Your medical chart used to be a physical file with pages where the doctor could make handwritten notes about your condition and care. Especially progressive physicians might spend a couple minutes talking into a tape recorder so that the notes could be transcribed and added to the chart later for easier reading. Now—nearly every office uses some form of electronic health record (EHR)—and patients are getting injured as a result. Could your EHR be behind your medical injury?
Imagine you're cruising down the road on your motorcycle. All of a sudden, the front end begins to violently shake and shimmy with such force that you nearly lose control of it. A wobble, also known as a "tank slapper," could easily lead to a crash and cause some serious injuries in the process. The following takes a look at why speed wobbles occur, how to prevent them, and how the motorcycle manufacturer could potentially be held liable
When you enroll your elderly loved one in a nursing home, you do so with the expectation that they will be well taken care of in a safe environment. Unfortunately, nursing home abuse is a very sad, yet fairly prevalent occurrence, as greater than 30 percent of nursing homes deal with some form of abuse of their residents. If your loved one happens to experience abuse during their stay, you need to respond vigilantly.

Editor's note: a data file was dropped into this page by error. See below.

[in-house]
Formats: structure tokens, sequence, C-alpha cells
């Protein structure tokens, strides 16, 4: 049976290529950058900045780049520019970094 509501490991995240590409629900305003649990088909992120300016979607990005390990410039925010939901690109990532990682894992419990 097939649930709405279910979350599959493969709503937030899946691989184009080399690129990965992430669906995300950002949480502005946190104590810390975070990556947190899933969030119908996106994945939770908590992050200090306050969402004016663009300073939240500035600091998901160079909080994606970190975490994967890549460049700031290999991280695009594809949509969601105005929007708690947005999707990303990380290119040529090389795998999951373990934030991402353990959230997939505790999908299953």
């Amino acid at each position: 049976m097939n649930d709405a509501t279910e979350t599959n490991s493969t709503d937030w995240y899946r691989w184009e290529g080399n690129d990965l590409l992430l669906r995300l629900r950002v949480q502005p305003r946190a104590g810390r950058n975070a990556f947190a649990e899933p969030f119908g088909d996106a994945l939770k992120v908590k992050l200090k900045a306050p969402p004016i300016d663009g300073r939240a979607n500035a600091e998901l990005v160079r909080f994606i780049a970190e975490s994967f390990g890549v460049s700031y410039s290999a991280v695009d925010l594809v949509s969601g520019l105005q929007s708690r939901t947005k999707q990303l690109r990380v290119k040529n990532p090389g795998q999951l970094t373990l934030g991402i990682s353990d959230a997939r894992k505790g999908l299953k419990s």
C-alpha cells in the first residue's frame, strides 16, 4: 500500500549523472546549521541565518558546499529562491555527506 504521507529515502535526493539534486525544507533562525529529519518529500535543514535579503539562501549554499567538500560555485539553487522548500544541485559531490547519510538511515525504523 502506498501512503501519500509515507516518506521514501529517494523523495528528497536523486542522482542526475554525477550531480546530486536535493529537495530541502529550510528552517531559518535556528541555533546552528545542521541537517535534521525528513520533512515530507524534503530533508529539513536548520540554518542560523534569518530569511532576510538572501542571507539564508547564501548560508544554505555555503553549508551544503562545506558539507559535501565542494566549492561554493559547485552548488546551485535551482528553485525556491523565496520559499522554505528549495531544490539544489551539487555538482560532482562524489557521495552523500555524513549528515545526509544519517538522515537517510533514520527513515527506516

If you were just awarded a personal injury settlement, don't spend it all at once as your settlement may be taxed by the IRS depending on what type of award you were granted.
Lost Wage & Punitive Damage
If you were awarded any money for either lost wages or for punitive damages, both of these awards are considered taxable. Lost wages as well as punitive damage is taxed just like any other income you make would be; think of it as delayed income.
During a vehicle accident, it is possible for someone to bump their head, and this may result in a concussion. Some people may get a concussion from a vehicle accident and not realize it immediately. This is because some concussions do not show obvious physical signs such as bruising or swelling. The following information will help you to better understand concussions.
The classifications are Grade I, II or III.